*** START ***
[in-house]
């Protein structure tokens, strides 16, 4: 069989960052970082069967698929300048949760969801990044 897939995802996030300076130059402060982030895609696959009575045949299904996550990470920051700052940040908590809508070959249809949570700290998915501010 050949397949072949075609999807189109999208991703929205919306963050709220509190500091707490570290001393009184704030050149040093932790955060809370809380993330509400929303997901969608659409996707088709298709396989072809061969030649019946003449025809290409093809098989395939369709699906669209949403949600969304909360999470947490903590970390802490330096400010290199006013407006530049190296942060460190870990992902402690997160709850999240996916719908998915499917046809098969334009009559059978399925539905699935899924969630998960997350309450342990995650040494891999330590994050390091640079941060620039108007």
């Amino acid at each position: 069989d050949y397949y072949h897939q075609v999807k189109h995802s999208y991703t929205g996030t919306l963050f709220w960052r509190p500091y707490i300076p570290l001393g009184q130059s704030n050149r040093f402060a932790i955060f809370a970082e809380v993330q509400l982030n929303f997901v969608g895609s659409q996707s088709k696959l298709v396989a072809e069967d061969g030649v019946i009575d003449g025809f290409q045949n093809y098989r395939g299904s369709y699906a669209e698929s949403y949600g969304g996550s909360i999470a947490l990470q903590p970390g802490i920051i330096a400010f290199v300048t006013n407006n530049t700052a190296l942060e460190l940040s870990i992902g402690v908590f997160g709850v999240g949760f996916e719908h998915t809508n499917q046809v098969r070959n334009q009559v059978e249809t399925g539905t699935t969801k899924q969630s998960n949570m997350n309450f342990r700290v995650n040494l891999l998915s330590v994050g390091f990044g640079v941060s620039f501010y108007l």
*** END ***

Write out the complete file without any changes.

[in-house]
């Protein structure tokens, strides 16, 4: 069989960052970082069967698929300048949760969801990044 897939995802996030300076130059402060982030895609696959009575045949299904996550990470920051700052940040908590809508070959249809949570700290998915501010 050949397949072949075609999807189109999208991703929205919306963050709220509190500091707490570290001393009184704030050149040093932790955060809370809380993330509400929303997901969608659409996707088709298709396989072809061969030649019946003449025809290409093809098989395939369709699906669209949403949600969304909360999470947490903590970390802490330096400010290199006013407006530049190296942060460190870990992902402690997160709850999240996916719908998915499917046809098969334009009559059978399925539905699935899924969630998960997350309450342990995650040494891999330590994050390091640079941060620039108007």
């Amino acid at each position: 069989d050949y397949y072949h897939q075609v999807k189109h995802s999208y991703t929205g996030t919306l963050f709220w960052r509190p500091y707490i300076p570290l001393g009184q130059s704030n050149r040093f402060a932790i955060f809370a970082e809380v993330q509400l982030n929303f997901v969608g895609s659409q996707s088709k696959l298709v396989a072809e069967d061969g030649v019946i009575d003449g025809f290409q045949n093809y098989r395939g299904s369709y699906a669209e698929s949403y949600g969304g996550s909360i999470a947490l990470q903590p970390g802490i920051i330096a400010f290199v300048t006013n407006n530049t700052a190296l942060e460190l940040s870990i992902g402690v908590f997160g709850v999240g949760f996916e719908h998915t809508n499917q046809v098969r070959n334009q009559v059978e249809t399925g539905t699935t969801k899924q969630s998960n949570m997350n309450f342990r700290v995650n040494l891999l998915s330590v994050g390091f990044g640079v941060s620039f501010y108007l």